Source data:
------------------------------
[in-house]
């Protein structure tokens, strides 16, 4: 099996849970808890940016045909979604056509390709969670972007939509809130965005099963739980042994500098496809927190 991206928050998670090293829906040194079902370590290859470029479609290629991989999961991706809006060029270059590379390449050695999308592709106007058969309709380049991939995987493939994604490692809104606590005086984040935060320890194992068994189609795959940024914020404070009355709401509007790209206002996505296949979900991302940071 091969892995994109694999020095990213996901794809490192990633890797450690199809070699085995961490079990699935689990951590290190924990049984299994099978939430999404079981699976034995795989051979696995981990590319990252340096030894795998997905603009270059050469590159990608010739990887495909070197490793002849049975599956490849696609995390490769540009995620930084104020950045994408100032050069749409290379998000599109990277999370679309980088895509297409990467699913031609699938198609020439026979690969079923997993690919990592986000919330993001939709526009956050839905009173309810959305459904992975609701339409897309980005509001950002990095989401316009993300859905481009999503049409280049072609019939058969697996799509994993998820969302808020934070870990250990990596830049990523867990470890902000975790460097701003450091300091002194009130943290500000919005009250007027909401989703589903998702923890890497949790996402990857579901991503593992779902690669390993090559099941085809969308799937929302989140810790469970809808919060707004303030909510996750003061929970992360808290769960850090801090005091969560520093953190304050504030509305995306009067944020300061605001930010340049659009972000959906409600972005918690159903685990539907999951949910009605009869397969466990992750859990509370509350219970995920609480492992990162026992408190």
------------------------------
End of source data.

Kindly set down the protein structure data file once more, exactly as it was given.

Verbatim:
[in-house]
């Protein structure tokens, strides 16, 4: 099996849970808890940016045909979604056509390709969670972007939509809130965005099963739980042994500098496809927190 991206928050998670090293829906040194079902370590290859470029479609290629991989999961991706809006060029270059590379390449050695999308592709106007058969309709380049991939995987493939994604490692809104606590005086984040935060320890194992068994189609795959940024914020404070009355709401509007790209206002996505296949979900991302940071 091969892995994109694999020095990213996901794809490192990633890797450690199809070699085995961490079990699935689990951590290190924990049984299994099978939430999404079981699976034995795989051979696995981990590319990252340096030894795998997905603009270059050469590159990608010739990887495909070197490793002849049975599956490849696609995390490769540009995620930084104020950045994408100032050069749409290379998000599109990277999370679309980088895509297409990467699913031609699938198609020439026979690969079923997993690919990592986000919330993001939709526009956050839905009173309810959305459904992975609701339409897309980005509001950002990095989401316009993300859905481009999503049409280049072609019939058969697996799509994993998820969302808020934070870990250990990596830049990523867990470890902000975790460097701003450091300091002194009130943290500000919005009250007027909401989703589903998702923890890497949790996402990857579901991503593992779902690669390993090559099941085809969308799937929302989140810790469970809808919060707004303030909510996750003061929970992360808290769960850090801090005091969560520093953190304050504030509305995306009067944020300061605001930010340049659009972000959906409600972005918690159903685990539907999951949910009605009869397969466990992750859990509370509350219970995920609480492992990162026992408190």